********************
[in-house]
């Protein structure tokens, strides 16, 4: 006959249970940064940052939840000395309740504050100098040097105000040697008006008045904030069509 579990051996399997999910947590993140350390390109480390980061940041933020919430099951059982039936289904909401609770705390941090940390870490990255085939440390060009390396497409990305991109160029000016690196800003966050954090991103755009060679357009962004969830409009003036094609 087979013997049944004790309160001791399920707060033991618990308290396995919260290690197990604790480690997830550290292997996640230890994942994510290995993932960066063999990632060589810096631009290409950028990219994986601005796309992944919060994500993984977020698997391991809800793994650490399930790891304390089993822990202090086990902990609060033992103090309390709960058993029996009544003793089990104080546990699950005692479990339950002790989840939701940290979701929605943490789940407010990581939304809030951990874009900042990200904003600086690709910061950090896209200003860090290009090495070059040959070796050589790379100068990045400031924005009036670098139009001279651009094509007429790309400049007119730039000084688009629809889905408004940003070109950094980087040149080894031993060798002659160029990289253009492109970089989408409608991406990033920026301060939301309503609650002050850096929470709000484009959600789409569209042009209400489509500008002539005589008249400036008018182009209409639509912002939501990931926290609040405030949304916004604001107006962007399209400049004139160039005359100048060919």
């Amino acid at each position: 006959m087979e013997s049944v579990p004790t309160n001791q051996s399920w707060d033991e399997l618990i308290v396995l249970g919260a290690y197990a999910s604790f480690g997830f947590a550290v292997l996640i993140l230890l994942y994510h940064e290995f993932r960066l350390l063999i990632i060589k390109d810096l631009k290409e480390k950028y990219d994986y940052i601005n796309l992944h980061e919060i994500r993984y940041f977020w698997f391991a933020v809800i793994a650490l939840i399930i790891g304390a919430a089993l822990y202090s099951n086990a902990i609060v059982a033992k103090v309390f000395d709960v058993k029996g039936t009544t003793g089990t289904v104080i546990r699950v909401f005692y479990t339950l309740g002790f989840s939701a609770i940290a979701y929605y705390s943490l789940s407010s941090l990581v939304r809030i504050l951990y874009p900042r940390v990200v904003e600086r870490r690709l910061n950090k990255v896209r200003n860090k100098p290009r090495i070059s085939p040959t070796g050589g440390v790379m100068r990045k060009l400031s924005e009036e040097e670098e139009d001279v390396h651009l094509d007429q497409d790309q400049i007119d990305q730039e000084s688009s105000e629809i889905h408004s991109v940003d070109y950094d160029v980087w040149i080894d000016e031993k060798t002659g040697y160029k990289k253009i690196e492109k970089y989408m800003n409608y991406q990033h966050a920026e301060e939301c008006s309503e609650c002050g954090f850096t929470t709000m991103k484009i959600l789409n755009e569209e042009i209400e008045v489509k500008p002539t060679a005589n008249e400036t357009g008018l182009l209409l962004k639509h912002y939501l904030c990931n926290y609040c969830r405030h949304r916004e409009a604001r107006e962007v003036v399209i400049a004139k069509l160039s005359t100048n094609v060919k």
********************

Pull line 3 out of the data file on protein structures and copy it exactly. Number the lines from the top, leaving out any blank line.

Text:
């Amino acid at each position: 006959m087979e013997s049944v579990p004790t309160n001791q051996s399920w707060d033991e399997l618990i308290v396995l249970g919260a290690y197990a999910s604790f480690g997830f947590a550290v292997l996640i993140l230890l994942y994510h940064e290995f993932r960066l350390l063999i990632i060589k390109d810096l631009k290409e480390k950028y990219d994986y940052i601005n796309l992944h980061e919060i994500r993984y940041f977020w698997f391991a933020v809800i793994a650490l939840i399930i790891g304390a919430a089993l822990y202090s099951n086990a902990i609060v059982a033992k103090v309390f000395d709960v058993k029996g039936t009544t003793g089990t289904v104080i546990r699950v909401f005692y479990t339950l309740g002790f989840s939701a609770i940290a979701y929605y705390s943490l789940s407010s941090l990581v939304r809030i504050l951990y874009p900042r940390v990200v904003e600086r870490r690709l910061n950090k990255v896209r200003n860090k100098p290009r090495i070059s085939p040959t070796g050589g440390v790379m100068r990045k060009l400031s924005e009036e040097e670098e139009d001279v390396h651009l094509d007429q497409d790309q400049i007119d990305q730039e000084s688009s105000e629809i889905h408004s991109v940003d070109y950094d160029v980087w040149i080894d000016e031993k060798t002659g040697y160029k990289k253009i690196e492109k970089y989408m800003n409608y991406q990033h966050a920026e301060e939301c008006s309503e609650c002050g954090f850096t929470t709000m991103k484009i959600l789409n755009e569209e042009i209400e008045v489509k500008p002539t060679a005589n008249e400036t357009g008018l182009l209409l962004k639509h912002y939501l904030c990931n926290y609040c969830r405030h949304r916004e409009a604001r107006e962007v003036v399209i400049a004139k069509l160039s005359t100048n094609v060919k």